The Kensington Review

Week of 23 November 2009


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This Week's Commentary: Volume VIII, Number 38
Senate Votes to Debate Health Care Bill -- The US Senate voted Saturday night to begin debate on Majority Leader Harry Reid's (D-NV) health care bill. The tally was 60 in favor of debate (the Democrats 58 plus the two independents who caucus with them) and 39 opposed (every Republican except Mr. Voinovich of Ohio who didn't vote). The Democrats are starting to realize that the GOP really isn't interested in any kind of compromise. New York's Chuck Schumer even made so bold as to say they would pass the bill without the Republicans if need be. The question is whether they have enough party discipline to pass it without anyone on their side jumping ship. [November 23]

Europe Picks President and Foreign Spokeswoman -- Henry Kissinger used to say "I want to talk to Europe. Whom do I call?" Starting in a week, there will be an actual answer to that question. Under the terms of the Lisbon Treaty that enters into force December 1, the European Union gets a full-time president now along with a full time high representative for foreign policy. And who are the new Euro-big shots? Herman van Rompuy and Catherine Ashton. These two relative unknowns got their jobs because the governments of Europe don't want to create figures in Brussels they can't control. [November 24]

Airlines Take American Travelers to the Cleaners for Thanksgiving -- Today is the big getaway day, the day before Thanksgiving. For our non-American readers, this is the biggest travel day in the US, when everyone dashes off to see family and friends for a Christmas celebration without the presents and the sanctimonious "Happy Holidays." To help celebrate, America's airlines are serving up surcharges as well as the usual lousy service, late arrivals and jam-packed aircraft. The nickel-and-diming of the American traveler continues unabated. [November 25]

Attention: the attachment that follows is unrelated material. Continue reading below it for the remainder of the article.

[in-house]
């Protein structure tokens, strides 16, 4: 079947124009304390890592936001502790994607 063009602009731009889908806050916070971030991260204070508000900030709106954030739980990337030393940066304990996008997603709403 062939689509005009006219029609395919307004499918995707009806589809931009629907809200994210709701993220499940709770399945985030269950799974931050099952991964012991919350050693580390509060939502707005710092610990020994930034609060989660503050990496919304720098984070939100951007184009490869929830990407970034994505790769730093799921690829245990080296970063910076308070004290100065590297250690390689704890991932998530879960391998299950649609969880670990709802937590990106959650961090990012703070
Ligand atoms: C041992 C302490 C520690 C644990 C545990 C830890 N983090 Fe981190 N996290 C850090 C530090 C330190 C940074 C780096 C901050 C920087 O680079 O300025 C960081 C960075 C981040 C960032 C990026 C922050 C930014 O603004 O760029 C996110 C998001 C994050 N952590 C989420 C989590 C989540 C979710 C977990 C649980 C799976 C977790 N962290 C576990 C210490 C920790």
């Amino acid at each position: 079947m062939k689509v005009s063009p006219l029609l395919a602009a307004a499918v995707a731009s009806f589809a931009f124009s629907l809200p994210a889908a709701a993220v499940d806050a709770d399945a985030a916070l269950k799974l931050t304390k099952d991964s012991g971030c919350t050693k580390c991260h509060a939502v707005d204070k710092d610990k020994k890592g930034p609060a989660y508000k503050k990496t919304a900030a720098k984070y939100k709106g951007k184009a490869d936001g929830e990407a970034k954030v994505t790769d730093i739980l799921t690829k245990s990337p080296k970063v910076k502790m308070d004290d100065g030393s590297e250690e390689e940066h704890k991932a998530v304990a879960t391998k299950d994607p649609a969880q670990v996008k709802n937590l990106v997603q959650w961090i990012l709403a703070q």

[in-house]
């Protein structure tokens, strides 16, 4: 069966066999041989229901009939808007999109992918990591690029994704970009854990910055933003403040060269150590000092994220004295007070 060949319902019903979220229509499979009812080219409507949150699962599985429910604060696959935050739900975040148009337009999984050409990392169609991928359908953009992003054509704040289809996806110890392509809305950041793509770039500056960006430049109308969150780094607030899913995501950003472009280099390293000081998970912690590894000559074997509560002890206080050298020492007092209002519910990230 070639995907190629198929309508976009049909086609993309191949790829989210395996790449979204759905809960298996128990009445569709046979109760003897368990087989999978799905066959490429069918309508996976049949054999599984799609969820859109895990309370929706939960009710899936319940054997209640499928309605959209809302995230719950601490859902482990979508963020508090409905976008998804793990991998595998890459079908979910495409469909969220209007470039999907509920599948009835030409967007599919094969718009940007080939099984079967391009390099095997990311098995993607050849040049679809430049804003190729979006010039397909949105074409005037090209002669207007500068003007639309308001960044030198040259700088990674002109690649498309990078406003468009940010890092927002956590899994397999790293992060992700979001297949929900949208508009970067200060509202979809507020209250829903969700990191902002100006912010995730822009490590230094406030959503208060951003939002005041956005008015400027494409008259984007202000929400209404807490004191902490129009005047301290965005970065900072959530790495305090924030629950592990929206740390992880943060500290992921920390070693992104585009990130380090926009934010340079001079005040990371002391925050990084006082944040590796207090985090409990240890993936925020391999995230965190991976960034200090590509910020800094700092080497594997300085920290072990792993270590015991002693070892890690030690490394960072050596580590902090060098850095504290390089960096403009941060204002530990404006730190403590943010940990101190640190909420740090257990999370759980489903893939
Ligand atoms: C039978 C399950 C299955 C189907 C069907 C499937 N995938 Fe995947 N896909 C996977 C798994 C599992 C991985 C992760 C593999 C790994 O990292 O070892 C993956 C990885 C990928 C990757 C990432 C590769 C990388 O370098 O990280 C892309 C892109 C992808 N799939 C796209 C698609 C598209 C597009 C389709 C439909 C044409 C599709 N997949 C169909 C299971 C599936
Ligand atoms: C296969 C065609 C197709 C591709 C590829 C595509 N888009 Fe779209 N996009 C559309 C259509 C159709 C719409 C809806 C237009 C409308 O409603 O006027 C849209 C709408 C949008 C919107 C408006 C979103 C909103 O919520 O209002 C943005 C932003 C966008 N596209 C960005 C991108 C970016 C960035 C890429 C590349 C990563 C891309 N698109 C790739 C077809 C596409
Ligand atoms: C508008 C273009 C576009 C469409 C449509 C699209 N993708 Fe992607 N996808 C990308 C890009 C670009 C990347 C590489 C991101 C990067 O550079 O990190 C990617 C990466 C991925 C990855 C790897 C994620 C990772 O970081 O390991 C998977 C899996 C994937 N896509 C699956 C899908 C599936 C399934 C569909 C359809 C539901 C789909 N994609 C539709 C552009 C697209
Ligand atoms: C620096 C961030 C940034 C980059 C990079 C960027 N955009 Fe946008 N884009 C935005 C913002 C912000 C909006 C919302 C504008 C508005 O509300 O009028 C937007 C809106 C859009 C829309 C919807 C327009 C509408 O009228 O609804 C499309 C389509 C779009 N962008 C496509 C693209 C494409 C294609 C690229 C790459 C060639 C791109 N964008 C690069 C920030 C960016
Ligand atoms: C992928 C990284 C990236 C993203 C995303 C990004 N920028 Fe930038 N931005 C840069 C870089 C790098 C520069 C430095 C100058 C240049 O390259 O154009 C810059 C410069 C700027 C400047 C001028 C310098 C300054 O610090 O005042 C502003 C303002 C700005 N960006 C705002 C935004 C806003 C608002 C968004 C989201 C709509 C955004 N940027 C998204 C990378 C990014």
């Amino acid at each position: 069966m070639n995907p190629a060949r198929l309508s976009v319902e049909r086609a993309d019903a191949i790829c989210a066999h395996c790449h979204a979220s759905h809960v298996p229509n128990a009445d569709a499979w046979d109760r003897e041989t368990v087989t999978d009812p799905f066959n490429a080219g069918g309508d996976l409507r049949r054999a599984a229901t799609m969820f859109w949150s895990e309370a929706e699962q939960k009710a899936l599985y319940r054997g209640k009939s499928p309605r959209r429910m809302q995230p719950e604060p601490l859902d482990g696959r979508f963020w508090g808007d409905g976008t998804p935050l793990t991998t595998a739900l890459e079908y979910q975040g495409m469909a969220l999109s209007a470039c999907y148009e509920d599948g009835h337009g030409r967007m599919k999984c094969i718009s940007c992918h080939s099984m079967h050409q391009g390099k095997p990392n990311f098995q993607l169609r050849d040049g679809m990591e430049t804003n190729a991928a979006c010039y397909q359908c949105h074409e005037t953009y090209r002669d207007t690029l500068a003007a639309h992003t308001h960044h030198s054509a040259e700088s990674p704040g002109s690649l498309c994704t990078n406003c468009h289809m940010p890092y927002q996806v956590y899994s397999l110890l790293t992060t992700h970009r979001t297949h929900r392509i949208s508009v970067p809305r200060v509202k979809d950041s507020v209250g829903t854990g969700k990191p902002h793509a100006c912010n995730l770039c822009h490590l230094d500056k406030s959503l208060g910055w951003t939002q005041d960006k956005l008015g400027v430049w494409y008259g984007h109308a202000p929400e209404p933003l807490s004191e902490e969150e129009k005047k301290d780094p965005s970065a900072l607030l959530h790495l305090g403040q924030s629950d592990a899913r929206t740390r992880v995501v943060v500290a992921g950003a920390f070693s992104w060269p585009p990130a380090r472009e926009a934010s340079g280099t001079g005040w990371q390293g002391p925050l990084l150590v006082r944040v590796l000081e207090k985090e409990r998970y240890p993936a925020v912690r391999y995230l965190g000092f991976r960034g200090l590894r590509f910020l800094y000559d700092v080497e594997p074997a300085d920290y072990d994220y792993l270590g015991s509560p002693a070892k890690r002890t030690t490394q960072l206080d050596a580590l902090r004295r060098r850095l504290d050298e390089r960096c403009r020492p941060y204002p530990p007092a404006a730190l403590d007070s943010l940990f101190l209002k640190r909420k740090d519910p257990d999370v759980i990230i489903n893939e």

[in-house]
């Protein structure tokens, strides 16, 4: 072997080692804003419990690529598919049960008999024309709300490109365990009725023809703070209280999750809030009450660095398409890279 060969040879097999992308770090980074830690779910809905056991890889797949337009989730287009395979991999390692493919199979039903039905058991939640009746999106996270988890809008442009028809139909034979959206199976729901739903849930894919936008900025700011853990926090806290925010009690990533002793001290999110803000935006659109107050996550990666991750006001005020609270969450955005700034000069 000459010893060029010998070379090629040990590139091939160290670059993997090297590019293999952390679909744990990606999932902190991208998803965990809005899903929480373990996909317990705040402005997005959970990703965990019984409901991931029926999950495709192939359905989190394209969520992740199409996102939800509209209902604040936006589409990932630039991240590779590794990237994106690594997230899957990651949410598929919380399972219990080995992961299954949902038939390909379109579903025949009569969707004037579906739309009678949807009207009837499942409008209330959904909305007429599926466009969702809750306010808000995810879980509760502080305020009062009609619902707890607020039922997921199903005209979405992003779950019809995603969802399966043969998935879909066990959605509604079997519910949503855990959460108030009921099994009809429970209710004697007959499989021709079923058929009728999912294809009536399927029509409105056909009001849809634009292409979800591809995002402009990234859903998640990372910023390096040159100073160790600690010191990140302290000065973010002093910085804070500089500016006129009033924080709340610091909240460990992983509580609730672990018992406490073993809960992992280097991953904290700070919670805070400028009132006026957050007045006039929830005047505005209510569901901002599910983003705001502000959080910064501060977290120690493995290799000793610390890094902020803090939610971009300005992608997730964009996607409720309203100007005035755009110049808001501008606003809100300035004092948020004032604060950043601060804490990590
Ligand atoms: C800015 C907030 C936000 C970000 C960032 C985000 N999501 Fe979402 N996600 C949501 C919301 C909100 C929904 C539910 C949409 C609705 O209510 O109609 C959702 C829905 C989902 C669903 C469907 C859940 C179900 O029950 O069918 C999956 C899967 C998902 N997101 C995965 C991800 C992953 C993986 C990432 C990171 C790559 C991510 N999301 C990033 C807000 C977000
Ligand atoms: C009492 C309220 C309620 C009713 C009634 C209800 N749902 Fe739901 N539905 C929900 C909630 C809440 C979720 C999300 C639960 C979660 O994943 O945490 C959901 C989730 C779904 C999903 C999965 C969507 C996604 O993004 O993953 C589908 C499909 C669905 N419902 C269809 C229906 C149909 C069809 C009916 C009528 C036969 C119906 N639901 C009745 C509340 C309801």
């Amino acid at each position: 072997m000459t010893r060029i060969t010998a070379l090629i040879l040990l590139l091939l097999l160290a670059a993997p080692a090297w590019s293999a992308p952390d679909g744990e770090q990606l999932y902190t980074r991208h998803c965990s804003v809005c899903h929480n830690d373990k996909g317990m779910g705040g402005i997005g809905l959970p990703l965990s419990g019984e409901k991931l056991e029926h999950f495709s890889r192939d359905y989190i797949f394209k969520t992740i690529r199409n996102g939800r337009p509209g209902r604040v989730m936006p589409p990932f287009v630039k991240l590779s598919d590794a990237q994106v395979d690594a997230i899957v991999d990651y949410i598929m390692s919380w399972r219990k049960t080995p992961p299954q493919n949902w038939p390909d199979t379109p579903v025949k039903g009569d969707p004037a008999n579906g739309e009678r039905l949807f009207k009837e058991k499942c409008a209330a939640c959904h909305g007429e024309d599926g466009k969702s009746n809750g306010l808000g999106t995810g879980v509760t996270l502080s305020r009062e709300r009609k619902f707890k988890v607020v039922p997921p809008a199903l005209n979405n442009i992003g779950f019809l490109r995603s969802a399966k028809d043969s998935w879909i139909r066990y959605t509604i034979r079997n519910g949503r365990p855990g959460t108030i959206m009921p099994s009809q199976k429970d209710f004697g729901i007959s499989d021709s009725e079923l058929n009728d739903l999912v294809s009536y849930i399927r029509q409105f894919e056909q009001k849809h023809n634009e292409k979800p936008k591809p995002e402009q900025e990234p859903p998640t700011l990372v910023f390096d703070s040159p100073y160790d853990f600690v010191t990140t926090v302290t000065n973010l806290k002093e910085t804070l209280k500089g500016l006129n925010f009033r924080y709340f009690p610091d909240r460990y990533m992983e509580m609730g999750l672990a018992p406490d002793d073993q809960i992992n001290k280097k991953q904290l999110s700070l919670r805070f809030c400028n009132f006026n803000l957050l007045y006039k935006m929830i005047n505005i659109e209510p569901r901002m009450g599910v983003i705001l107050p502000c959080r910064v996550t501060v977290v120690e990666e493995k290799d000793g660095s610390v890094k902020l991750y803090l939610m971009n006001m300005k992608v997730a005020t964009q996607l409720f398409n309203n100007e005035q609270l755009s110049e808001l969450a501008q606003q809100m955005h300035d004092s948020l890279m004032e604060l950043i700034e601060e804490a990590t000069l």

The State Dinner, or Obama Singhs for His Supper -- A state dinner is supposed to be the epitome of elegant international diplomacy. It is more an occasion for world leaders to pretend that politics is not merely show business for the ugly. They get to play dress up and socialize with people they hardly know. However, the gossip writers who pass for journalists these days made quite a deal out of Tuesday's dinner with Prime Minister Manmohan Singh of India. The décor, Mrs. Obama's dress and the menu took up more space in the papers than the intricacies of US-Indian relations. In the spirit of the Thanksgiving holiday, this journal will play along, reluctantly. [November 26]

Copyright 2009 by The Kensington Review, Jeff Myhre, PhD, Editor. No part of this publication may be reproduced without written consent. Produced using Fedora Linux.

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